Does Child Support Affect Your Taxes?
Are you going through a divorce in which children are involved? Then, you may be wondering if you will have to pay child support or if you are entitled to these payments. You may also be wondering whether such support will affect your taxes. If so, here’s what you should know if you need child support lawyer:
Who is entitled to child support payments after a divorce?
Under the law, parents are financially responsible for dependent children. In most cases, a dependent child refers to someone under the age of 18 years. There are situations, however, in which financial responsibility extends beyond 18 years.
A child may still be considered as a dependent after the age of 18 years if they are a full-time student. The financial obligation to a child who is a student may last until they have completed their first undergraduate degree or when they reach the age of 23 years. You may also be financially responsible for a dependent over the age of majority if they have a mental or physical condition which makes them unable to financially support themselves. You should note as well that under family law, parent includes birth parents, adoptive parents, and sometimes step-parents.
After a divorce, child support is normally paid by the parent who will spend the least amount of time with the child to the parent who will care for the child most of the time based on the custody agreement. Child support payments are meant to assist with child-care expenses. If one parent earns significantly more than the other, they may be required to pay child support to the other parent even if the child will spend an equal amount of time with both.
Are child support payments taxable?
Whether you are the payor or receiver of child support, the payments will not affect your taxes. In the past, when a parent who paid child support (payor parent) filed their income tax returns, they could claim a deduction for making such payment from their earnings. Parents receiving child support would then be required to pay taxes on the payments. Child support is no longer taxable. Therefore, parents making the payment can no longer claim for a deduction and those receiving will not be taxed for the increase.
How is child support calculated?
Child support is usually calculated in accordance with the government’s Child Support Guidelines which state that child support consists of a basic monthly amount referred to as the table amount and an amount for special or extraordinary expenses.
- Table amount
The table amount in a child support agreement covers basic expenses such as food, clothing and school supplies. This amount is determined by the annual gross income of the payor parent and the number of children. In each province, there is a Child Support Table that outlines how much you will be expected to pay. There is a threshold level of annual gross income below which you will not be required to pay child support. This threshold is set at $12,000.
Since each territory has different provincial tax rates, the table amount varies from province to province. If both parents live in Ontario, the Ontario table applies. However, if the payor parent lives in another province then the table for that province would be used to calculate payments. If the payor parent lives outside of Canada and the parent receiving child support lives in Ontario, the Ontario table will be used. If you want to know how much the table amount would be in your situation, you may use the Child Support Table Look-up provided by the Department of Justice.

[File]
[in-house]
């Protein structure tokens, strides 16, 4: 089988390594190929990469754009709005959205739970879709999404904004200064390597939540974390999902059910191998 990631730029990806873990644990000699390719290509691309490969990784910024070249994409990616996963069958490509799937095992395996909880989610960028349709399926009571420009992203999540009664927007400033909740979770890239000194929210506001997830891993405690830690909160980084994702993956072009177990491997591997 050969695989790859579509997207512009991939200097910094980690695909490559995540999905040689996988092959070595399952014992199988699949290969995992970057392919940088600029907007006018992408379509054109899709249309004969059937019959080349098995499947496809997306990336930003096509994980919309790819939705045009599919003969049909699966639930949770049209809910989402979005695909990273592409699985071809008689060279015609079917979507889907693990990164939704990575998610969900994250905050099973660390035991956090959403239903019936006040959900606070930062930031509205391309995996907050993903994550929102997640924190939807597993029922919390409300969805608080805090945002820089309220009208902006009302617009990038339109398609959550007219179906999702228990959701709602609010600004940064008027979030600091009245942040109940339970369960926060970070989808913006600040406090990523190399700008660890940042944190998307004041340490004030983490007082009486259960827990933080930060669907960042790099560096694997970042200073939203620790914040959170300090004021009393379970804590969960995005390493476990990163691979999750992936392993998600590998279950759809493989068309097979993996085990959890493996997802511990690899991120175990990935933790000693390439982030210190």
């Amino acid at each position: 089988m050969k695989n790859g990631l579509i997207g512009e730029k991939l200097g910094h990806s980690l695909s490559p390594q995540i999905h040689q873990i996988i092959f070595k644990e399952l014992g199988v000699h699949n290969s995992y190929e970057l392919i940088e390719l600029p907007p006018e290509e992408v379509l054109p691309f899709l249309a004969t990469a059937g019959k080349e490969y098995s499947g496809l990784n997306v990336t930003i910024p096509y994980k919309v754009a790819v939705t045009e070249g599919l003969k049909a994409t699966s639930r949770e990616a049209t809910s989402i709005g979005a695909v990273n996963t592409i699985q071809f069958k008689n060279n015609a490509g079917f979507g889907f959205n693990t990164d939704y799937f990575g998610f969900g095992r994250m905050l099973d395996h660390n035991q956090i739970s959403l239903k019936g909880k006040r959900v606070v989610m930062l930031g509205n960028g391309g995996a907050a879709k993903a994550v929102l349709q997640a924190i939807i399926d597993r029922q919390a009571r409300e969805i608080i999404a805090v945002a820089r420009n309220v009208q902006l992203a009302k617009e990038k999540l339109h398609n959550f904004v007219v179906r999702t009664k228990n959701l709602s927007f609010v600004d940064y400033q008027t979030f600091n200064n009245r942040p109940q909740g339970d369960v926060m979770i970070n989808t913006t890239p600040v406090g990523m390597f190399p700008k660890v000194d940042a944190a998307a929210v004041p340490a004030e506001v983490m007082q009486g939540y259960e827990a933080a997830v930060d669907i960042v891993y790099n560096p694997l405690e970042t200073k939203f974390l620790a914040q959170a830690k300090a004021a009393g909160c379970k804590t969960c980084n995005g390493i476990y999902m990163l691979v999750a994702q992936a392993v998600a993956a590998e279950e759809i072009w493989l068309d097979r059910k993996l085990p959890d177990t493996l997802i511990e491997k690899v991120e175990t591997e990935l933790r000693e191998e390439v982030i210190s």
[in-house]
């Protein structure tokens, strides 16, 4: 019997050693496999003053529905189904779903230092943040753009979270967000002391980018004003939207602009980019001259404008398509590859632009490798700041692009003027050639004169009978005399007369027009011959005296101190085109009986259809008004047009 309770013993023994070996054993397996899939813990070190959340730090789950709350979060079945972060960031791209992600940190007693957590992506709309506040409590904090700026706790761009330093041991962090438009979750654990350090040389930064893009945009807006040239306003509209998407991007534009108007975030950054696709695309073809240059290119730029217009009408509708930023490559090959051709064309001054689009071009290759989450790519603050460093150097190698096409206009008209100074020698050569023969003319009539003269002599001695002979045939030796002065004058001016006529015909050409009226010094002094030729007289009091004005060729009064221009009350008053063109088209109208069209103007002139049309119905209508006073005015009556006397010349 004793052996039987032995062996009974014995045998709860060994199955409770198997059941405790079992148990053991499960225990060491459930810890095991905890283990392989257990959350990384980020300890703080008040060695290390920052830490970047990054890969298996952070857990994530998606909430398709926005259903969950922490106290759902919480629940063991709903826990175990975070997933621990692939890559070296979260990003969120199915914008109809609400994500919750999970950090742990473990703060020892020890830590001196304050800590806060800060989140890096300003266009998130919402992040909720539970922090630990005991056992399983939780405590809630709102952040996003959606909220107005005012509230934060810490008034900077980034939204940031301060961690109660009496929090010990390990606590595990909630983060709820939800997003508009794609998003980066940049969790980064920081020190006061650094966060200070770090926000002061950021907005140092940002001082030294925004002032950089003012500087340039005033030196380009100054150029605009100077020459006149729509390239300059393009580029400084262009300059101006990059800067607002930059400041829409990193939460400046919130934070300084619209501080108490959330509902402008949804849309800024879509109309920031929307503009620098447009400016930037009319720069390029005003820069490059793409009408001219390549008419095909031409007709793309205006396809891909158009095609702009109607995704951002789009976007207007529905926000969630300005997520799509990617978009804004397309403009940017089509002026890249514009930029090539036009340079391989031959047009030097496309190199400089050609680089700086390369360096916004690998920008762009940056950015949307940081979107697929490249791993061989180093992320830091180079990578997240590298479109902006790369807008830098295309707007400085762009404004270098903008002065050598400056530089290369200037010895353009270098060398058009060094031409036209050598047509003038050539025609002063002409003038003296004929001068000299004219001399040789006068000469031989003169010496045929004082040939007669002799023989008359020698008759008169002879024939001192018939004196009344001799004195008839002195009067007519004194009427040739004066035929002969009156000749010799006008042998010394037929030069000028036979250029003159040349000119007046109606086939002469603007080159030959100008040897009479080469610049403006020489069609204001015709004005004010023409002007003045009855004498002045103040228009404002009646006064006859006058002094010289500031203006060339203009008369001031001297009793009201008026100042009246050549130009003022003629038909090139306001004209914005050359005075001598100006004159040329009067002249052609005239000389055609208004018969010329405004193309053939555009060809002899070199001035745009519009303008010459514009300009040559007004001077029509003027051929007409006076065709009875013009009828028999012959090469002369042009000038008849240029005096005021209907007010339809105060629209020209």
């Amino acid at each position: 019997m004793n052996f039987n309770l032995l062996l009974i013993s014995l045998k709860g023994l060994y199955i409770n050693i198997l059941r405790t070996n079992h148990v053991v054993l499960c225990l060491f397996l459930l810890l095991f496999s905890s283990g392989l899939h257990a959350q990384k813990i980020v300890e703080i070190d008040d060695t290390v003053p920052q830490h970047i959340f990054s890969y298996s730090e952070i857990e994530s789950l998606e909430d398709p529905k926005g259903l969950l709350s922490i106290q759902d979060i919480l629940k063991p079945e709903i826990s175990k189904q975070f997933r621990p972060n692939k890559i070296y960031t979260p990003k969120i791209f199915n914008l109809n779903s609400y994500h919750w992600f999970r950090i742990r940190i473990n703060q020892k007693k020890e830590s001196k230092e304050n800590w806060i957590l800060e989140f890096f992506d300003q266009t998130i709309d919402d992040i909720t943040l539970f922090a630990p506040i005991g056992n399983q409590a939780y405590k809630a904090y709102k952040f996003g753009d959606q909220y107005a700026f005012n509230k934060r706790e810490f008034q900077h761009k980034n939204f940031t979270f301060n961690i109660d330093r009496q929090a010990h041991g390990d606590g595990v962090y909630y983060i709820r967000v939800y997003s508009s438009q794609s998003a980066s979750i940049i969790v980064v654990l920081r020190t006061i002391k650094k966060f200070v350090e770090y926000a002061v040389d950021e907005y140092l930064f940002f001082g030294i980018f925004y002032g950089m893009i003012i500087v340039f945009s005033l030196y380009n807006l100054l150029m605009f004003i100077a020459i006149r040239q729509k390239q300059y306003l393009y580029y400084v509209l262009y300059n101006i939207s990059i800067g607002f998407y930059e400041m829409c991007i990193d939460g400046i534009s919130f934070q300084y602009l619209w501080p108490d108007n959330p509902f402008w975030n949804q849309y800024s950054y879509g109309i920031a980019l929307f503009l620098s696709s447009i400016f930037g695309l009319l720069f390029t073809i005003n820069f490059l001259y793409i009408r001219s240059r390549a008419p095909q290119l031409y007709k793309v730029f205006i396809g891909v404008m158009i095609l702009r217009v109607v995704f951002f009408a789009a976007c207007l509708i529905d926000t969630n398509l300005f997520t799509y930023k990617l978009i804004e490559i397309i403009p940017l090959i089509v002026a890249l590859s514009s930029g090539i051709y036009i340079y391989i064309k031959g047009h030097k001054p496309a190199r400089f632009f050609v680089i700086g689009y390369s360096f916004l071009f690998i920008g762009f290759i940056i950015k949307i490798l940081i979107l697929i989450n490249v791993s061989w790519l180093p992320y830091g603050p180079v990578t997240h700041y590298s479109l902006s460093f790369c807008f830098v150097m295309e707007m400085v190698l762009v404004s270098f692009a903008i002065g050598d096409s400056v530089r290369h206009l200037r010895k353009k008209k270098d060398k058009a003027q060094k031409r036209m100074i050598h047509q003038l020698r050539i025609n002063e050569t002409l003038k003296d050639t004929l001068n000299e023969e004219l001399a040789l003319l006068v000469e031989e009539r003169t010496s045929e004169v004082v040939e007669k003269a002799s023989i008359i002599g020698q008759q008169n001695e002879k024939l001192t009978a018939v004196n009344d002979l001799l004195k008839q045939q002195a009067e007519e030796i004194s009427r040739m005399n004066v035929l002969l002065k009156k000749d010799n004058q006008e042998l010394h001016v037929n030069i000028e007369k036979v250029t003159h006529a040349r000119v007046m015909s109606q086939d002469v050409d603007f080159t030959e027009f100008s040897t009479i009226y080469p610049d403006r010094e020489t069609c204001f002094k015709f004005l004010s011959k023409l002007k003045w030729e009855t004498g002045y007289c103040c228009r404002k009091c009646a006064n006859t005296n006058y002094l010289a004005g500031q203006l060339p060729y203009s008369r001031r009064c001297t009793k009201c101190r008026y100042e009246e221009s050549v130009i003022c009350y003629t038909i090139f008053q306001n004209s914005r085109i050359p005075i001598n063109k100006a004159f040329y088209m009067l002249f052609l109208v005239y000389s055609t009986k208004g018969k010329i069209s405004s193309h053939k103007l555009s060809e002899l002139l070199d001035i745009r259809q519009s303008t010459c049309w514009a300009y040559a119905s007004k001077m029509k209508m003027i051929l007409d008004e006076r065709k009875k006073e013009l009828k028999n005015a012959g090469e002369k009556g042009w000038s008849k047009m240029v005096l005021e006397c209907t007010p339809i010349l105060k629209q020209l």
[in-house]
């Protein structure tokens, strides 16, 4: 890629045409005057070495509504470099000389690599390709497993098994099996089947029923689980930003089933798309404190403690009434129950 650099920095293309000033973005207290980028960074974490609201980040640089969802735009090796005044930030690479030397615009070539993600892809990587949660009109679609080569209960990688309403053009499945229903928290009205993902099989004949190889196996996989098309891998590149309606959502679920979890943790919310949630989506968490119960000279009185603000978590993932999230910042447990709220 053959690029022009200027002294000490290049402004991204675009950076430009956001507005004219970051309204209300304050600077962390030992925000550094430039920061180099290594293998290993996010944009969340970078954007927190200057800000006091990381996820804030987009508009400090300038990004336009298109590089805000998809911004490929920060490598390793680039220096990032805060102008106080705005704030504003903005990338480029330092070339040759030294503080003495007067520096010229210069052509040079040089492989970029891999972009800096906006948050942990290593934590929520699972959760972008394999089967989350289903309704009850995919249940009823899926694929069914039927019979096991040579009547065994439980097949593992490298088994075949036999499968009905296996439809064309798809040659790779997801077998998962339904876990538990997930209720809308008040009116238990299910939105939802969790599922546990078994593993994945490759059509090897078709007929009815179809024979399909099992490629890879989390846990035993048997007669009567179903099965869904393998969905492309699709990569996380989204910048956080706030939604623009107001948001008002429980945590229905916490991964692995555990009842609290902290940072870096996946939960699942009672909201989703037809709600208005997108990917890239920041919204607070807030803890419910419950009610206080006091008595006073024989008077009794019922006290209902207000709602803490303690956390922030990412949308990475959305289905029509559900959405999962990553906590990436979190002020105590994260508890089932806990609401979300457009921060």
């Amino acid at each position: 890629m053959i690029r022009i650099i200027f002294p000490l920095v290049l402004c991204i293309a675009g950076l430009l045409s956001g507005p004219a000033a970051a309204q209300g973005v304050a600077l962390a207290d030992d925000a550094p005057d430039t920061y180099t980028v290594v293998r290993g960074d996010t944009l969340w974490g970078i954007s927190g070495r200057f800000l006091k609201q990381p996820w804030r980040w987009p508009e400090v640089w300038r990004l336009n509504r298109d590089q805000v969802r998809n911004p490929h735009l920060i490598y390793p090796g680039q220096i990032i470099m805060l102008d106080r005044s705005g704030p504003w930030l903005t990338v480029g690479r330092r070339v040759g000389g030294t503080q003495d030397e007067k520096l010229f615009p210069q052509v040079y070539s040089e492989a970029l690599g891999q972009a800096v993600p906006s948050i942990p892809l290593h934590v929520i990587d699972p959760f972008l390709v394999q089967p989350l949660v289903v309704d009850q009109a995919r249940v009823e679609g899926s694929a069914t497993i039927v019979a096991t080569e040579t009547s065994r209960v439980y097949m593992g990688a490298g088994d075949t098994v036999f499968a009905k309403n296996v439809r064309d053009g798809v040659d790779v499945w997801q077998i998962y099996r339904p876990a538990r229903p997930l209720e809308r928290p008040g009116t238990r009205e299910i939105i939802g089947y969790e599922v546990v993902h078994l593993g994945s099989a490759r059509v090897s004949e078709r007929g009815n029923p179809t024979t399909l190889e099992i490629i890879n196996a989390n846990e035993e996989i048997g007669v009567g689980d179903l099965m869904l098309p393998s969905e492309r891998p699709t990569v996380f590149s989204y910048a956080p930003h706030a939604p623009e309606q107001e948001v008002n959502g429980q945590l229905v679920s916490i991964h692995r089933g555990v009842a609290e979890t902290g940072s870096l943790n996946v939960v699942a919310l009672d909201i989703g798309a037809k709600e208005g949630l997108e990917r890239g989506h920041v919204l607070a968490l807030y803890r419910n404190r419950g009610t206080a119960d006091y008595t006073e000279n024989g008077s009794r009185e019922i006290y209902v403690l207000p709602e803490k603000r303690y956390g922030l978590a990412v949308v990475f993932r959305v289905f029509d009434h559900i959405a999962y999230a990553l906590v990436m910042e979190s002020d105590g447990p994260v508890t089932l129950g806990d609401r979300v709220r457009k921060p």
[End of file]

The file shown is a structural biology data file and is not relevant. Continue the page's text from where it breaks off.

- Special or extraordinary expenses
In addition to the table amount, a parent may also be required to cover special or extraordinary expenses. Typically, both parents will contribute to such expenses, depending on how much they make. If both parents are in the same income bracket, they will most likely split these expenses equally. Special or extraordinary expenses are both reasonable (within the means of the parents) and in the best interest of the child. This may include child-care fees, healthcare costs, insurance premiums, tutoring or private school fees, expenses for post-secondary education and expenses for extracurricular activities.
Do you need the help of a Toronto child support lawyer?
Using the Child Support Guidelines, you would think it is easy to calculate child support payments. But it often not as simple as it seems. There are cases in which the Child Support Guidelines are not enough. For instance, parents who are self-employed and those who receive stock options, commission and/or bonuses as part of their income may find it difficult to work out payment based on the standard table.
If both parents share custody, the table amount may need to be adjusted to account for the time that the receiving parent takes care of the child. Furthermore, as a child grows, their needs change. The child support agreement may at some point need to be adjusted to reflect changes in the special or extraordinary expenses. Sometimes, a parent will not provide full financial disclosure making the process more difficult.
If for any reason you are facing challenges in trying to finalize your child support agreement, give us a call at Baker and Baker Family Law. At Baker and Baker Family Law, our Toronto child support lawyer can help you work out these issues, hopefully without recourse to the court system. Your child’s right to a stable home environment, and to financial support that is fair and reasonable is our priority.